Tim Kay
Director, Innovative Startups
KPMG UK

The figures  

Looking at the first six months of the year so far, VC investment into the UK has risen by 37% to $5.5bn compared to 2018 ($4bn). However, deal volume for the quarter was down on Q1’19 with 279 deals completed during Q2’19 (compared to 324). The latest figures reveal investors have not been dissuaded from plying the largest startups in the UK with plenty of VC, however they are not quite as confident on smaller prospects, and are pulling back the pace seen in 2018, looking to invest their cash into those companies deemed less risky. This continues a trend that started in [late 2017], where investors were tempted to place their bets on start-ups. Deal sizes were up with 2019 figures suggesting seed rounds have doubled in size from 2018 levels.

The UK was home to two of the largest deals completed in Europe during Q2’19. Checkout.com raised $230 million Series A funding, to strengthen their leading position in the market, and expand to Jordan and Pakistan. Deliveroo’s considerable $575 million fundraise, led by Amazon, has been put on hold temporarily as the Competition and Markets Authority (CMA) decides whether to investigate further over fears that the two companies have “ceased to be distinct”. Other notable deals included World Remit ($175 million) and Monzo ($144 million). Fintech investment remained robust across Europe in Q2’19; digital wallet and password management platform Dashlane raised $100 million, payroll company Payfit raised $80 million and money management app Bankin’ raised $23 million.

What does this mean?

Whilst it is great to see investors continuing to plough premium values into our larger scaleup businesses, the stagnation in investment levels for early stage UK startups is concerning. Just $26.9M of angel and seed investment was made to UK businesses in the last three months, raising the question as to who is funding the innovators of the future. Unicorns* do not just appear overnight, most are around four to six years old before they hit the big time, and it is worrying that the decline in early stage funding has been ongoing for the last few years. Access to funding is the foundation for growth, and UK innovation could be impacted if our next wave of unicorns fail to attract the capital they need to grow now.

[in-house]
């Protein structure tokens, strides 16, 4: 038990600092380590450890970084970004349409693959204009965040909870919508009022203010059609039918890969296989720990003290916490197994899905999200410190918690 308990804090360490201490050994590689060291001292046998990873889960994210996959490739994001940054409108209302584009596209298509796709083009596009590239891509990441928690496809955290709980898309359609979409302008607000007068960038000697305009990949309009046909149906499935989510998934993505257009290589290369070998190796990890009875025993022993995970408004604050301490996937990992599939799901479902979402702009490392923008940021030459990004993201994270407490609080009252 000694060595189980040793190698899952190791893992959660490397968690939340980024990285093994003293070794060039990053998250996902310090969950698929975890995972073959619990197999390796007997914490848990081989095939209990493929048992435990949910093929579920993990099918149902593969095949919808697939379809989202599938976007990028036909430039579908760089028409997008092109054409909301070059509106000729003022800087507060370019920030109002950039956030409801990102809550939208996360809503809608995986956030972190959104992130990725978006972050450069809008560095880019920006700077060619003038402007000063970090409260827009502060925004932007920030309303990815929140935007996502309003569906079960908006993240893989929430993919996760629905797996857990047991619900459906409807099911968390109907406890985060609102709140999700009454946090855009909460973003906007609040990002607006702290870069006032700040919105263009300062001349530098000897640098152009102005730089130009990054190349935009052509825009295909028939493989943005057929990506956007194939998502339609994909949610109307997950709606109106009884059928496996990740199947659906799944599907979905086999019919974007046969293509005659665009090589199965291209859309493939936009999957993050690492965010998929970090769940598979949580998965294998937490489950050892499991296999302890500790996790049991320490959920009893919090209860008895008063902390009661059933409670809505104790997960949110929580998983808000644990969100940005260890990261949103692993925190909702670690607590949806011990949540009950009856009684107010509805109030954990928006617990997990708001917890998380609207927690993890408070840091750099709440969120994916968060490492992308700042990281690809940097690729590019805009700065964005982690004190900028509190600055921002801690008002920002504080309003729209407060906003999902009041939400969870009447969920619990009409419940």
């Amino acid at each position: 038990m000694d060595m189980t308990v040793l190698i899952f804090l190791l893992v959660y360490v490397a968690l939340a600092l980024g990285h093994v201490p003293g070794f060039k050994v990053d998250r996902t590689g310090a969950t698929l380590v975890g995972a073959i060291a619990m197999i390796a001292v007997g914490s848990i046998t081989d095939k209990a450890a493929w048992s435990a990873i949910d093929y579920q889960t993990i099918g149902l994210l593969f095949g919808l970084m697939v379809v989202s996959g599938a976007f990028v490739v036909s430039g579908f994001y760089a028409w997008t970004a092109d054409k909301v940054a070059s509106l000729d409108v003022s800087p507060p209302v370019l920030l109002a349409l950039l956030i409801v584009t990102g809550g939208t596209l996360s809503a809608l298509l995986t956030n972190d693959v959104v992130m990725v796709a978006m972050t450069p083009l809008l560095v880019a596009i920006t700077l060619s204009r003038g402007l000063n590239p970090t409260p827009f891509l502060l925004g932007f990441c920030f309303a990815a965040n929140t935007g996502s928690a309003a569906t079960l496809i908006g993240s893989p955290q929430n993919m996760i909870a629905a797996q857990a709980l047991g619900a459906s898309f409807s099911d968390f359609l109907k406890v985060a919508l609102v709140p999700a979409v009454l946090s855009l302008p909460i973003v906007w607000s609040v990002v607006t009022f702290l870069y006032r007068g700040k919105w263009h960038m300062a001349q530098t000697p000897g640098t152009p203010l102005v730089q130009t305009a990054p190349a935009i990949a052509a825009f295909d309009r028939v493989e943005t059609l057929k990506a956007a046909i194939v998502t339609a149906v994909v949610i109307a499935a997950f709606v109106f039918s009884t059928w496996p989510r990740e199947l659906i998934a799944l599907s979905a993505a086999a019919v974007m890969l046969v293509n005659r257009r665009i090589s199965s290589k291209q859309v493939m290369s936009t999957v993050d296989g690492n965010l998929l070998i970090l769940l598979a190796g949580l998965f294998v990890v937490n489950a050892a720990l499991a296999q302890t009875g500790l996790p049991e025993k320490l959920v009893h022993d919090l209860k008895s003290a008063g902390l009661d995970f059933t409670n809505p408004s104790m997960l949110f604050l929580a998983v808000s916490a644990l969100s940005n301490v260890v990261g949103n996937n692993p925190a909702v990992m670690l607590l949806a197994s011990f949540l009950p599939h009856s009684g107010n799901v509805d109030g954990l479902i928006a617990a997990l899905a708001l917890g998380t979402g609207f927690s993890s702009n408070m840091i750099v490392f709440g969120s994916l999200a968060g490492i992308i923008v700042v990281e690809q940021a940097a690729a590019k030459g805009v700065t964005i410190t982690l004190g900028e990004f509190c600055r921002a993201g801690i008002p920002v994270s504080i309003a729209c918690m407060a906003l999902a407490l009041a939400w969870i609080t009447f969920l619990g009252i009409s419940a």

Last year saw a record level of annual VC investment coming to the UK; it is encouraging to see that investment levels remain strong. Hopefully the diversity of the UK ecosystem, which has helped keep overall VC investment buoyant until now, will see a renewed interest in the second half of the year. We have seen the number of funds under $50 million in size double already since 2018, so we hope to see this being deployed into Seed stage deals in the remainder of 2019.

AI tops the list of investor’s must haves

Following on the last quarter, AI drew a significant amount of attention from investors, likely a result of its overwhelming applicability to all sectors. Compared to other technologies, AI is seen as a true game changer in terms of the disruption it poses for industries and verticals the world over –including healthcare and financial services. China in particular is investing significantly in the development of AI, with the expectation that it will become one of the country’s primary growth differentiators. While China’s VC market currently faces a number of challenges, it is expected that strong AI value propositions will continue to attract funding.